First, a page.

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How LSU RB Josh Williams Bet on Himself and Turned a Risk Into Opportunity

The former hooper, who got coached up by Hakeem Olajuwon in China, bet on himself on the gridiron
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LSU running back Josh Williams is much more than a football player. The former walk-on has never been one to run away from the grind, holding himself to a different standard at any level of competition no matter the sport.

More than a football player has many meanings when it comes to Williams. Whether it’s putting his family and teammates first or even having passions in other areas, the powerful running back is quite the well-rounded individual.

In fact, the game of football wasn’t even Williams’ first love. It was basketball. Despite football being the one he felt his long term potential could be reached in, he wasn’t a slouch on the basketball court either.

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Excelling on the hardwood in middle school and even further, Williams saw his basketball journey take him all over. Not all over the country, but all over the world.

The summer before his freshman year of high school, the LSU power back traveled to China on a trip to showcase his skills alongside many of his then teammates, but that wasn’t the best of it. 

Williams had the chance to be coached up by a few NBA Hall of Famers, a memory in which he recalls to be one of the craziest moments of his life.

“I went to China going into my freshman year of high school and played in five professional games with Hakeem Olajuwon and Clyde Drexler,” Williams said. “We went there for two weeks and De’Aaron Fox came with us. He plays for the Sacramento Kings.”

“There were a bunch of people that came with us. We were there for two weeks and traveled, went to the Great Wall, played at five different arenas and played against high school and professional Chinese teams.”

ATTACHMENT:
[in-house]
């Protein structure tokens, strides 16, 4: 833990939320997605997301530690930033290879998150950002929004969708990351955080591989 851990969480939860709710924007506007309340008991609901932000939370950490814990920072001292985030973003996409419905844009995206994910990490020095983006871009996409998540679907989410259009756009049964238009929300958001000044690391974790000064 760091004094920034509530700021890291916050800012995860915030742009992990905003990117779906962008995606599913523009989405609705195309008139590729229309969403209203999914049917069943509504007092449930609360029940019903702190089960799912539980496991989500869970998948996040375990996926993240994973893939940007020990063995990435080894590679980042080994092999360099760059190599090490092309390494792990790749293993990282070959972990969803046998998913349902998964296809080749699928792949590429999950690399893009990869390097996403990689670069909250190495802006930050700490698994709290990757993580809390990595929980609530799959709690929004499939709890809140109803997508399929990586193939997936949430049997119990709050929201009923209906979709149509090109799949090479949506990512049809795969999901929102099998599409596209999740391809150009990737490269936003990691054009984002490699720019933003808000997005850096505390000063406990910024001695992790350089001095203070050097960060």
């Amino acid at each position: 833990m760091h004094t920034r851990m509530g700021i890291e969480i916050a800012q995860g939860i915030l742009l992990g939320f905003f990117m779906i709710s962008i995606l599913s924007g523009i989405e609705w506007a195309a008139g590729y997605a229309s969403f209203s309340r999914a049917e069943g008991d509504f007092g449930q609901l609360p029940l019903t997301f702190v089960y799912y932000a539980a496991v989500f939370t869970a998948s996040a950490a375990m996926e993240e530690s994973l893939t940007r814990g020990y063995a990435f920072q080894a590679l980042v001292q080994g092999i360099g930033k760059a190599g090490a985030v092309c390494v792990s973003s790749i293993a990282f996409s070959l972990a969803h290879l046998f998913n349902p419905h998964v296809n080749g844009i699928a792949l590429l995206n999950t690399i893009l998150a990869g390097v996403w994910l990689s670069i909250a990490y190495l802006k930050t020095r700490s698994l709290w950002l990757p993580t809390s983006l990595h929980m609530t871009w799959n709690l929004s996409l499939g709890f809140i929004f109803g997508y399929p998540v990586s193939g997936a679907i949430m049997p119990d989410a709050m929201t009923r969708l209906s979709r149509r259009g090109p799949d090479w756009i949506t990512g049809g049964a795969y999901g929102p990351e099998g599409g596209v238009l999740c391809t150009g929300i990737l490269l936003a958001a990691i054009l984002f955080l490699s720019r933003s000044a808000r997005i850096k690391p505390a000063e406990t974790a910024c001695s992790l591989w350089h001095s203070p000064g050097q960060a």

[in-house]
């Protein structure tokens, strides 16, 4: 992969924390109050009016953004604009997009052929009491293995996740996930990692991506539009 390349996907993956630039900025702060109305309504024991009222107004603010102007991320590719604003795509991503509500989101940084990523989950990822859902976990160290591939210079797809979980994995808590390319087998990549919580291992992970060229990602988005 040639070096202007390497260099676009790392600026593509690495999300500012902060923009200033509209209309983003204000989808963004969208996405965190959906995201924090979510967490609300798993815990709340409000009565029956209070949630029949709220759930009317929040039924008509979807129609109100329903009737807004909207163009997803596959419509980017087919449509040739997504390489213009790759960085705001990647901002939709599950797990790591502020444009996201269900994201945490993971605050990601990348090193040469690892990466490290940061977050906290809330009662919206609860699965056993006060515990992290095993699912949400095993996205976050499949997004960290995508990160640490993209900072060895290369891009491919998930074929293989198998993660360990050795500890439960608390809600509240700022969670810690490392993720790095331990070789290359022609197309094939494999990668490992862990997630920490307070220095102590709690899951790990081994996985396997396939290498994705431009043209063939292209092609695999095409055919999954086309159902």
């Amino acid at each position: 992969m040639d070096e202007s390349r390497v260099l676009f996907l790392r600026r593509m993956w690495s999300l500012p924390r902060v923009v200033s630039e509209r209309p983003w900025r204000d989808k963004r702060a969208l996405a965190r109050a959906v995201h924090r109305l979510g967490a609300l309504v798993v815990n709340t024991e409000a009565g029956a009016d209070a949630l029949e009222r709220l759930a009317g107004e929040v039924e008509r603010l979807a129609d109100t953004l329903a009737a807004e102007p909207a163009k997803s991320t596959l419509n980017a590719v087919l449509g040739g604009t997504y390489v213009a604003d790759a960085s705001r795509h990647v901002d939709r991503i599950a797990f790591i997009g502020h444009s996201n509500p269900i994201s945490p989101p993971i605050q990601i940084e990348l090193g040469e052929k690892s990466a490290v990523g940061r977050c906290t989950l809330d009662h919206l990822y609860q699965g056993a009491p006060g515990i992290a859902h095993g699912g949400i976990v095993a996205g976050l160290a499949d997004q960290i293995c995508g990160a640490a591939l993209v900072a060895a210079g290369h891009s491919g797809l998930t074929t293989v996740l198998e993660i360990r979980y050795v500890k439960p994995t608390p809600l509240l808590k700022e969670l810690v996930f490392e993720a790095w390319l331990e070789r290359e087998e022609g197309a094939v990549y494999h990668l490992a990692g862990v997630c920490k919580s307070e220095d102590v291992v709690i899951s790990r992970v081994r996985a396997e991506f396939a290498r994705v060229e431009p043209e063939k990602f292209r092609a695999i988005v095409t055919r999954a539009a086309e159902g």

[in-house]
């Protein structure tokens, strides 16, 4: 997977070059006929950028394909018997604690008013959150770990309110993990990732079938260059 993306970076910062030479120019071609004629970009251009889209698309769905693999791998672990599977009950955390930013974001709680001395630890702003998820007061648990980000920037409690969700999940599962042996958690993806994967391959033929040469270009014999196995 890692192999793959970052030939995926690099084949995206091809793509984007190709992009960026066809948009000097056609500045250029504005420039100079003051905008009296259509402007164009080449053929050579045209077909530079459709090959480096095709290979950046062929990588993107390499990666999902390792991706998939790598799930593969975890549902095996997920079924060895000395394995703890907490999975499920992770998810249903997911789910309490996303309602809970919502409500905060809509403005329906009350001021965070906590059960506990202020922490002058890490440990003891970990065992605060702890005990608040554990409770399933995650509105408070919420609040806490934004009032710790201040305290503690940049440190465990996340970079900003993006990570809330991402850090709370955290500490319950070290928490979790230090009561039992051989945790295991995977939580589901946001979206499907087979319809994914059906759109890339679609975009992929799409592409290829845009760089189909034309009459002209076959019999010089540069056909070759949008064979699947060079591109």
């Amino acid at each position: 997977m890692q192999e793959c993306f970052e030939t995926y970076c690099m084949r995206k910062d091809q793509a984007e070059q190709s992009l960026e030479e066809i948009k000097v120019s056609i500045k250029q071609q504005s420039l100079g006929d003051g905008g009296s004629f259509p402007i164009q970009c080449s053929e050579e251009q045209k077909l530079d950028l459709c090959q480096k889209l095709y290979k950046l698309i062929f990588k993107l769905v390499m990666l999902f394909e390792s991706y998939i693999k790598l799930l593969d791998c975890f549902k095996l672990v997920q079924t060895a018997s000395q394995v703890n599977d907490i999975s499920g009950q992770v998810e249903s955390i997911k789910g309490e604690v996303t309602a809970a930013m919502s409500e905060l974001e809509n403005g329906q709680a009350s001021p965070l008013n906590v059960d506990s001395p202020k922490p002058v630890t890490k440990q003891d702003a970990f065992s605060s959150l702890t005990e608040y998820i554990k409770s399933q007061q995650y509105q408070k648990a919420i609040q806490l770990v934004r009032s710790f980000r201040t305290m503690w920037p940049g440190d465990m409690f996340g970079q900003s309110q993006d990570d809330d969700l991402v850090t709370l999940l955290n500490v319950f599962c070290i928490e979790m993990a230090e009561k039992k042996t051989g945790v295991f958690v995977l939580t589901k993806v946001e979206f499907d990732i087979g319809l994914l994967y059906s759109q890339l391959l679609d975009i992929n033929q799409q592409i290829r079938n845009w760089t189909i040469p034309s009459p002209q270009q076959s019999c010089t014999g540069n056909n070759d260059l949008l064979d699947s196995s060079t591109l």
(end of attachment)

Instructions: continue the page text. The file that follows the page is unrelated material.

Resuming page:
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Now, naturally the question comes: Why not pursue a career in basketball?

With such a gifted upbringing on the court, having the chance to showcase his skills in a variety of settings didn’t waver his mindset. Williams' focus was to follow in his father’s footsteps and give his all on the gridiron.

“I feel like football has always been my strongest sport,” Williams said. “Even though basketball was my love, football has always been my strongest sport. My dad played professionally so I always wanted to play.”

Williams had a dream of suiting up for the purple and gold. The opportunity to play in Tiger Stadium and showcase his skills, even if it was as a preferred walk-on at the time, was something he couldn’t pass up.

“LSU has always been a dream school of mine. I’ve always looked at LSU and thought I wanted to go there,” Williams said. “It’s just that vibe of seeing LSU when you’re a kid, it’s intoxicating. Regardless of all the stuff I had going on, I believed in myself that I could make it here. So that’s why I made that decision and bet on myself.”

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It was a bet that paid dividends. Quickly after arriving in Baton Rouge, Williams earned a scholarship and significant reps, but it wasn’t as smooth sailing as it sounds. Battling back from a knee injury, COVID and more, his journey had its fair share of turbulence, but his confidence never wavered.

The former hoops star, who played his travel ball on the Adidas Circuit for Team Yes II (2) Success, knew where he wanted his career to go from the start and it’s safe to say it was worth the risk.

Williams, who serves as the Tigers’ main third down back, has become a reliable resource for this program when need be. A safety net for offensive coordinator Mike Denbrocks offense, the former walk-on continues to live out his dream and play with a sense of urgency.

“I feel like I have something to prove,” Williams said. “I have a chip on my shoulder.”